I recently did a list of video games you just had to be there for and featured “Tony Hawk’s Pro Skater” on it. My reason was simple: For a brief moment, “THPS” took over the world, and if you weren’t there to experience it, you could never truly understand the effect. Well, developer Robomodo is on a mission to prove me wrong by suggesting that you can in fact go home again with their upcoming release of “Tony Hawk’s Pro Skater HD.” It’s a remake of the original title, with some of the superior “Tony Hawk’s Pro Skater 2” thrown in to provide a little more bang for your buck. Of course, as Robert Morgan said, my distance away from the original title has indeed provided nostalgia, perspective, and plenty of objectivity.

First off, the game’s controls and basic objectives remain unchanged from the original, so there isn’t much to go into there. I’ll just say that control and concept-wise, “THPS” is one of the most well-rounded series ever made, and that mostly holds true here. Instead, most of the changes in this remake revolve around the graphics, which are actually quite good. Rather than just slap a fresh coat of paint on the original game, Robomodo has instead carefully tweaked each level to accommodate the new look in many subtle (and not so subtle) ways. The effort is as noticeable as it is appreciated. The visual upgrade actually made me remember how well designed the original game’s levels were, and lent a whole new level of nostalgia I’d previously taken for granted. For old school fans, the tweaks make the levels feel appropriately fresh, and for any first timers should help assure that this doesn’t feel like a remake of a game over a decade old. I’m also happy to report that the majority of the game’s soundtrack, one of its best features, is thankfully intact. While a few tracks didn’t make the cut, what did sneak into the game is certainly admirable and lends the desired effect.

From there, though, the rest of the changes to the game are hit and miss. While new multiplayer modes like Hawkman (trick-based coin collection) and Big Head Survival (complete combos before your head explodes…seriously) are welcome additions to go along with classics like HORSE, sadly, the game only offers online multiplayer, joining a disturbing trend of games that are under the impression people no longer play competitively in the same room — a rumor I’d hoped the success of the Wii had squashed. Also, it’s unfortunate that most of the roster wasn’t retained from the original. While it’s great that Rodney Mullen and some other vets made the cut, if you’re a hardcore fan of the original, it’s going to be hard to play as some of the new breed and not feel like you’re missing out.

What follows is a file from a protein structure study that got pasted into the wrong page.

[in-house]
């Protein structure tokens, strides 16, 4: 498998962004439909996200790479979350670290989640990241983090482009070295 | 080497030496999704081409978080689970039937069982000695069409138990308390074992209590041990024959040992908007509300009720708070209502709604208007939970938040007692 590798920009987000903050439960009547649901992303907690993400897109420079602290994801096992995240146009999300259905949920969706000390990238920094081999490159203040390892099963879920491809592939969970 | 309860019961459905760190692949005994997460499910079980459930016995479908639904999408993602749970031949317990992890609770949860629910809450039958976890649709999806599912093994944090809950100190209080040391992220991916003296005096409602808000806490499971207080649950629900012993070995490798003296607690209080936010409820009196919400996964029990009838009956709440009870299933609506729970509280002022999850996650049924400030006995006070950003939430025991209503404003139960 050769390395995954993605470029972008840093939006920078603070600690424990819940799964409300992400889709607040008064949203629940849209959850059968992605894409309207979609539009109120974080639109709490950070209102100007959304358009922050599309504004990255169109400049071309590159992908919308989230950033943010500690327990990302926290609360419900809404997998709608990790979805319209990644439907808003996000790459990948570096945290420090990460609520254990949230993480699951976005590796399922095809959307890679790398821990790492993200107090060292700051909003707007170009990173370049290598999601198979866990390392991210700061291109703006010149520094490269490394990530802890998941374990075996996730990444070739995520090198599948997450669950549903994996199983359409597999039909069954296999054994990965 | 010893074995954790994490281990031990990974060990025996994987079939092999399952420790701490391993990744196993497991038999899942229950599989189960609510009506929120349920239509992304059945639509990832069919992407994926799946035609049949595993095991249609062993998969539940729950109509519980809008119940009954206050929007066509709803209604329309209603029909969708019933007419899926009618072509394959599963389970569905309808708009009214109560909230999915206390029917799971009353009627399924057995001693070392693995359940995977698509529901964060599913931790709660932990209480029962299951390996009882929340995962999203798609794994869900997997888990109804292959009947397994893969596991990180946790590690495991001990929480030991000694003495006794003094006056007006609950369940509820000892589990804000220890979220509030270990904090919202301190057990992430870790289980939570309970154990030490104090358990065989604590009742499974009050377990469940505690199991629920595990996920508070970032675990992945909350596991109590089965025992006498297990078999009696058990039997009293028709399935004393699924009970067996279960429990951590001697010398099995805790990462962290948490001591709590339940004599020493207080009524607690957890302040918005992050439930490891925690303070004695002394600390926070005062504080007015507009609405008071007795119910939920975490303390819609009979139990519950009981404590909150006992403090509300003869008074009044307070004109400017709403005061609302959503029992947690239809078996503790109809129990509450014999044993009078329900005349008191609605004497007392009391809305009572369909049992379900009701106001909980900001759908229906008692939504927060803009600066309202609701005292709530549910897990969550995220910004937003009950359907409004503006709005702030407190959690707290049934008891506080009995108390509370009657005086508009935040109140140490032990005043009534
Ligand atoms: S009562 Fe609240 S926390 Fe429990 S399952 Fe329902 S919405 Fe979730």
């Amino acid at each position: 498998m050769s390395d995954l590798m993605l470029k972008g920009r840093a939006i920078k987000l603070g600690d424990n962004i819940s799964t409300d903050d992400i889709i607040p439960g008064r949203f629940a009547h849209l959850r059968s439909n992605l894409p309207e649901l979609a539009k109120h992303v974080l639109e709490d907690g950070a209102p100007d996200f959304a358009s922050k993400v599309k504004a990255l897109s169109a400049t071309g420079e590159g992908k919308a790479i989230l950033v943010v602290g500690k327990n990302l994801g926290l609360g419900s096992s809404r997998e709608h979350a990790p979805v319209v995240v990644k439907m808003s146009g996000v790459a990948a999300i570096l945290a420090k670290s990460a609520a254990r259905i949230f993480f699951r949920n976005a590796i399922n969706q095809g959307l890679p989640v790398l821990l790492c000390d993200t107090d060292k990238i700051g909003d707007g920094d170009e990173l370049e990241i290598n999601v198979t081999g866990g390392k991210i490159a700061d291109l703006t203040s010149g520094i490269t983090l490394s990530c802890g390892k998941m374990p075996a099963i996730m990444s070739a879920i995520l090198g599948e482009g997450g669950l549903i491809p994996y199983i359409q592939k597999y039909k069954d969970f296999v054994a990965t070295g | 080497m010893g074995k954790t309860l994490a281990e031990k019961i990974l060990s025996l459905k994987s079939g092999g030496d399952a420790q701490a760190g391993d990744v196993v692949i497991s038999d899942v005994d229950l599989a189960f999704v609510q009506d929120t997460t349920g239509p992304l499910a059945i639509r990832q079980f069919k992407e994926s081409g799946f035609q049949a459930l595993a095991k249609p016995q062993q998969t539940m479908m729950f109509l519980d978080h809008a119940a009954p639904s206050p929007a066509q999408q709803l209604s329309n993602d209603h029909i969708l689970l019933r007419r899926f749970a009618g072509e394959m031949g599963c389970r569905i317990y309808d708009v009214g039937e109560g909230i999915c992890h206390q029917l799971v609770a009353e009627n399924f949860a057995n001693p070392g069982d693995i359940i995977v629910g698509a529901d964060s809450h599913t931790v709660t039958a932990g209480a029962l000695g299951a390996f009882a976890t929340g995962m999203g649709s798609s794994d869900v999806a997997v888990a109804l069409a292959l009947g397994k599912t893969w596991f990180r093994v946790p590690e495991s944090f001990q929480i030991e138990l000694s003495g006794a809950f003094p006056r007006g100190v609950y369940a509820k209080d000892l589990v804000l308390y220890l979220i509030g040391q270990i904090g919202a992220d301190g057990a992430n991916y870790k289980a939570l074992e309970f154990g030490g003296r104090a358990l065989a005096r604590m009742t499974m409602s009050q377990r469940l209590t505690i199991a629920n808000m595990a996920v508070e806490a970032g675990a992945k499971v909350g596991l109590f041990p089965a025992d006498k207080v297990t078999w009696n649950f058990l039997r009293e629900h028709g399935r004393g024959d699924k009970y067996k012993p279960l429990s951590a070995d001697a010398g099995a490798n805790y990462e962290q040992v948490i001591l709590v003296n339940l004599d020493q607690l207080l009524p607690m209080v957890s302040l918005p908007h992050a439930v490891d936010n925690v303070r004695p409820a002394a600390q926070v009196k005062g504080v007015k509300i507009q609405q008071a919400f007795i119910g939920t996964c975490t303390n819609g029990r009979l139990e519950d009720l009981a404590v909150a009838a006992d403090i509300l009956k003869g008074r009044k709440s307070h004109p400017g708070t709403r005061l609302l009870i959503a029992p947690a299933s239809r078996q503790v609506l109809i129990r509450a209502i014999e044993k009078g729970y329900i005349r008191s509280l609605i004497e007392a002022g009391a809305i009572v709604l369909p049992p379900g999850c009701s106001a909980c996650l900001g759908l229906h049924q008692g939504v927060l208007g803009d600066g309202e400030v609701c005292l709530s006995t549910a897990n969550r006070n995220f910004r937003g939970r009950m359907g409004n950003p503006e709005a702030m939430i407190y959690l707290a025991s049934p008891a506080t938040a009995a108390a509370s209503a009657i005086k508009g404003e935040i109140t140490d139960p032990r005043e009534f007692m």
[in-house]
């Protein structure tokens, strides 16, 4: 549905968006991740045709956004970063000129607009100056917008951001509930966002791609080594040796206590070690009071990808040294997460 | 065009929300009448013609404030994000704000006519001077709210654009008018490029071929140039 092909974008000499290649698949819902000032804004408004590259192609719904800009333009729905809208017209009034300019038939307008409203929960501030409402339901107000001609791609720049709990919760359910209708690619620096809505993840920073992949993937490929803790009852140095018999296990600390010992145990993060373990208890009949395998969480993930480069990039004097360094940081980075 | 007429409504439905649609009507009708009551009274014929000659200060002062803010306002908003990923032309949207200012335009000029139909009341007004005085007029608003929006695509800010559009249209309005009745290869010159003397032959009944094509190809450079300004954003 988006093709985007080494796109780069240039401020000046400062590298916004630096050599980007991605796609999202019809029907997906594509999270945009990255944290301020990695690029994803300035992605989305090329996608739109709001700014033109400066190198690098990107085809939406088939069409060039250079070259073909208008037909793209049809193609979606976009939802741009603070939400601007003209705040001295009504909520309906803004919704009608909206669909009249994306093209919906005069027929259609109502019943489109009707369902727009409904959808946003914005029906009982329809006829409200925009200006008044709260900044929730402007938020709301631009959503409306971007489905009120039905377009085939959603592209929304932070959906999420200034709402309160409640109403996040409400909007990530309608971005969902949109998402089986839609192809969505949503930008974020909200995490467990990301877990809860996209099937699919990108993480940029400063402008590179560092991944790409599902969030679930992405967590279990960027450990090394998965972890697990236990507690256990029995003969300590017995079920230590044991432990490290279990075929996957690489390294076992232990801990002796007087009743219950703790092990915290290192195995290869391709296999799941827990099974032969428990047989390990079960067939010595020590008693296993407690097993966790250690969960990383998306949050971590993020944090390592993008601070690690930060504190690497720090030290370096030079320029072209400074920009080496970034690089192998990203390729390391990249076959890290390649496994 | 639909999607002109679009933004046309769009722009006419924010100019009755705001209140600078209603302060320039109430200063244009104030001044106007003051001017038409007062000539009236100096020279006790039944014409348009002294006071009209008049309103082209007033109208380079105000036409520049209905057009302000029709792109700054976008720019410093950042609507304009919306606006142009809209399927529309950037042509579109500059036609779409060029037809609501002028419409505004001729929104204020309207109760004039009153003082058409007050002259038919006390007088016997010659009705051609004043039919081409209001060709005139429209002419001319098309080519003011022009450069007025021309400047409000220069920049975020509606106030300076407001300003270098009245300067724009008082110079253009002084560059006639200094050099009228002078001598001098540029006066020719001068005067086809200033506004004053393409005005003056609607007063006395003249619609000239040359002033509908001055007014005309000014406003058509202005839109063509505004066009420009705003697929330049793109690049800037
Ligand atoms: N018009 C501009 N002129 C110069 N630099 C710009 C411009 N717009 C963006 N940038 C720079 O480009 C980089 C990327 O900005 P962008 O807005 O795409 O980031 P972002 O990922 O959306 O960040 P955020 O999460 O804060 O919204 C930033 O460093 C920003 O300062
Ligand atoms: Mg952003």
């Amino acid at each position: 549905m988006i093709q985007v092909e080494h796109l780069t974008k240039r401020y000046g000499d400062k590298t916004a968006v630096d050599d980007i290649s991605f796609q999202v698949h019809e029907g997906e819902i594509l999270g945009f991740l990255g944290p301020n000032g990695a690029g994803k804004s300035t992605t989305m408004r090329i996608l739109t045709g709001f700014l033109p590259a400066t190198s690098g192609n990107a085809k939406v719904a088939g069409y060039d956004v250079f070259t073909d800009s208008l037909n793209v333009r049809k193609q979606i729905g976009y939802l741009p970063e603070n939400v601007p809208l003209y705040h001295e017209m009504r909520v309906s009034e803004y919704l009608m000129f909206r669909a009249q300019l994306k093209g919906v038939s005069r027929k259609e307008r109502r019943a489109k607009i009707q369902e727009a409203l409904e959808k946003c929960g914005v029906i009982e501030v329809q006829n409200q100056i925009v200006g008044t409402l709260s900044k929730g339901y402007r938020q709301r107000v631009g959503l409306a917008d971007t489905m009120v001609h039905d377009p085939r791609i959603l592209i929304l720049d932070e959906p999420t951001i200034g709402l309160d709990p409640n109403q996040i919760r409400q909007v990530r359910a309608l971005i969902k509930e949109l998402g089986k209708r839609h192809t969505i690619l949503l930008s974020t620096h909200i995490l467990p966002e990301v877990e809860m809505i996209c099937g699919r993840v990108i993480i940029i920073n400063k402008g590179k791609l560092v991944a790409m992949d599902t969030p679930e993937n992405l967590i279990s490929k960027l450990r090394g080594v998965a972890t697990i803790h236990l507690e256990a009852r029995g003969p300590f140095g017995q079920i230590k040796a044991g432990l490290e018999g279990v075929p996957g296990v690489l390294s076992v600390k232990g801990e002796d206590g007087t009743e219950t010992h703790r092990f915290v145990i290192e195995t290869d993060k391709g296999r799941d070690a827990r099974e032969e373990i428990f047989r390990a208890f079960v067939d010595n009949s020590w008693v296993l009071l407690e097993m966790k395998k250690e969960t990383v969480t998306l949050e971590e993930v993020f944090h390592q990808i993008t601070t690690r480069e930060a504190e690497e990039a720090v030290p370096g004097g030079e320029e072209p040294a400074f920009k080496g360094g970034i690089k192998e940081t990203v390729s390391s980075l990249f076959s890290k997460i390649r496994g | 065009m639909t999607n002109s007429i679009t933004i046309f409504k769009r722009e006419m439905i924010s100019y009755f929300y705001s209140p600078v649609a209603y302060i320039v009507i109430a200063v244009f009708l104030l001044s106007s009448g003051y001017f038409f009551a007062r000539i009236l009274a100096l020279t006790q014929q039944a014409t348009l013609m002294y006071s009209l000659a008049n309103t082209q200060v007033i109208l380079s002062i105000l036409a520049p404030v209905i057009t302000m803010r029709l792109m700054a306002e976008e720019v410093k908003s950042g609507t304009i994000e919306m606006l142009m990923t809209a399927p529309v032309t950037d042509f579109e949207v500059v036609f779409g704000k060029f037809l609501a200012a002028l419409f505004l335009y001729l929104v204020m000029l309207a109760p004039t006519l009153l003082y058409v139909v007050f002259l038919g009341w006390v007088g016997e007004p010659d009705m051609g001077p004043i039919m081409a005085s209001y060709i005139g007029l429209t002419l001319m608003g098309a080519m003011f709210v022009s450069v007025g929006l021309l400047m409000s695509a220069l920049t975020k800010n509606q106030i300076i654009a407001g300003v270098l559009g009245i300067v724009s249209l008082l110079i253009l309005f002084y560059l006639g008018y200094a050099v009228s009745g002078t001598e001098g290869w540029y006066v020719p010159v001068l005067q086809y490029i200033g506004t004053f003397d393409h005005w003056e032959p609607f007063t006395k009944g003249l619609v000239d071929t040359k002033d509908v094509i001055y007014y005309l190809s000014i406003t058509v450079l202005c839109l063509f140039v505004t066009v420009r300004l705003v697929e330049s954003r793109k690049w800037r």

While those are mostly pardonable flaws, there are a couple of sins in this remake I can’t forgive. The biggest one has to do with some of the game’s available content. As I mentioned earlier, levels, characters and songs from the far superior “THPS 2” made the cut for this edition to go along with the original’s material. Thankfully, so did the essential manual feature from that game that allows you to string together some serious street trick combos. However, if you want “THPS 3″’s revert ability (or any of the other content from that game), then you’re going to have to download the first DLC available for this title that will feature the third game’s content. While that’s cheap enough, what’s inexcusable is that the revert feature is only available for the content from “THPS 3,” even after the download. It’s a skill that’s as essential as the manual to the franchise, and not including it from the outset makes this feel like an incomplete title and rates as a petty move on the developer’s part. Also, there’s just something wrong with the feel of the game. I can’t explain it unless you’ve played a lot of “THPS” on the PlayStation, but this one just feels more grounded and lacks some of that wild arcade style of the original. It’s probably something that won’t bother first timers, but once you notice it, there is no way to forget about it.